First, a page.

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Old November 17, 2011, 12:56 AM   #46
BillCA
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Join Date: November 28, 2004
Location: Silicon Valley, Ca
Posts: 7,087
Quote:
Originally Posted by tyme
The problem I have with use of lethal force to stop a fleeing robber/burglar from fleeing with stolen property is simple. Those laws were designed I hope primarily to protect important property that's someone's livelihood. That's fine. But too many gun-toting law&order types would use such a law as justification to shoot a fleeing burglar/robber to prevent loss of any property even if it's insignificant to their livelihood or well being. While the law makes it legal in a state like Texas to use lethal force in such a situation, assuming all the requirements are met, I think it goes against the intent, or what I think should be the intent, of the law.
We're in general agreement on this part. If someone is in my driveway stealing my car, that -- IMHO -- should be the equivalent of the Old West crime of stealing a man's horse. I use my car to make a living, even if it's just to drive a few miles in each direction. Depriving me of it not only costs me money, but makes me vulnerable in other ways.¹

The problem is that we cannot put a definitive dollar value on material goods versus a thief's life. Stealing a 42" HDTV from Donald Trump's vacation home will hurt him a lot less than stealing a 19" Color portable from someone living in public housing. Nor does our system of laws permit making the distinction based on "class" (rich v. poor for example). Laypersons may believe Mr. Trump is merely inconvenienced while believing the poor person was "substantially damaged", however this is based on community morality more than codified law.

The real problem is that theft is wrong and, with rare exception, it is always wrong. Laws distinguish between misdemeanor (petty) theft and felony grand theft, usually by the cost of the item(s) stolen. Stealing a cell phone may fall into the "petty theft" category, yet also be a serious theft if the person relies on that phone for a living (e.g. a consultant, doctor, repairman). So where do we draw the line? When a man is in your garage taking items, you can't value that theft without knowing what he's taking.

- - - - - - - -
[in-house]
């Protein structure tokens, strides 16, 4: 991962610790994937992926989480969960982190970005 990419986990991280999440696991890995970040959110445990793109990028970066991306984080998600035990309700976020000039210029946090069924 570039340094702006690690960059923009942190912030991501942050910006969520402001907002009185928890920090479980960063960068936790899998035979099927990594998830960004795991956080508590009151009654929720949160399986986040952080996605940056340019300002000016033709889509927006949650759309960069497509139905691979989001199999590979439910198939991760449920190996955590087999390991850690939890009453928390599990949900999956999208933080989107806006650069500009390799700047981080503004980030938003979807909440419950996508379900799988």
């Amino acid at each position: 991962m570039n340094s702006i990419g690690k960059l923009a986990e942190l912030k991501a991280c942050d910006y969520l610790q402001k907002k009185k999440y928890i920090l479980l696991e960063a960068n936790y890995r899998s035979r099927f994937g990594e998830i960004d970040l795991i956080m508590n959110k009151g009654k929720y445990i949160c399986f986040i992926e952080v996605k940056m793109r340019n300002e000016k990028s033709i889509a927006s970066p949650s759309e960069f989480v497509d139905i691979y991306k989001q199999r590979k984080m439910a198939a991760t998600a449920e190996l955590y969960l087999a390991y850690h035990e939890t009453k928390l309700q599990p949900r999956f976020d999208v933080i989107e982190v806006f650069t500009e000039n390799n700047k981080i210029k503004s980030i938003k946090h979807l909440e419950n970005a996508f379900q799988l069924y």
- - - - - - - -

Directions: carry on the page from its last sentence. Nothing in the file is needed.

A thief is a person who thinks he has as more rights to your property than you do. He disregards the normal boundaries that legitimate citizens respect - property lines, doors, windows, locks, etc. He shows his contempt for property rights and in some cases may show his contempt for your life. ² He may enter locked places, causing damage on top of the theft (which may cost more to fix than the theft). In short, he has spit upon the laws and societal rules and will do as he pleases.

Catching such a person in the act carries inherent risks. What starts as a petty crime can quickly turn into a lethal encounter when the thief decides his departure is more important than your life.

I don't advocate shooting at the fleeing thief since a personal threat is diminishing. A thief caught in the act, who fails to comply with your commands and/or makes threats or threatening moves has, by his actions, declared himself outside the law -- and I consider such people an immediate threat to my safety.

Most thieves are self-employed. As such, they should carry their own insurance against common hazards of their jobs -- falls, cuts, dog bites, blunt force trauma and gunshots from angry victims. His failure to look after his own welfare should not be construed to obligate his victim to do so.


¹ Lacking a car, one becomes dependent upon public transit where assaults are more frequent, exposure to airborne illnesses and/or weather extremes, etc.
² Some thieves set fires to cover their crimes, regardless of the proximity of others. Some will threaten the owner with a weapon to prevent capture or losing his loot.
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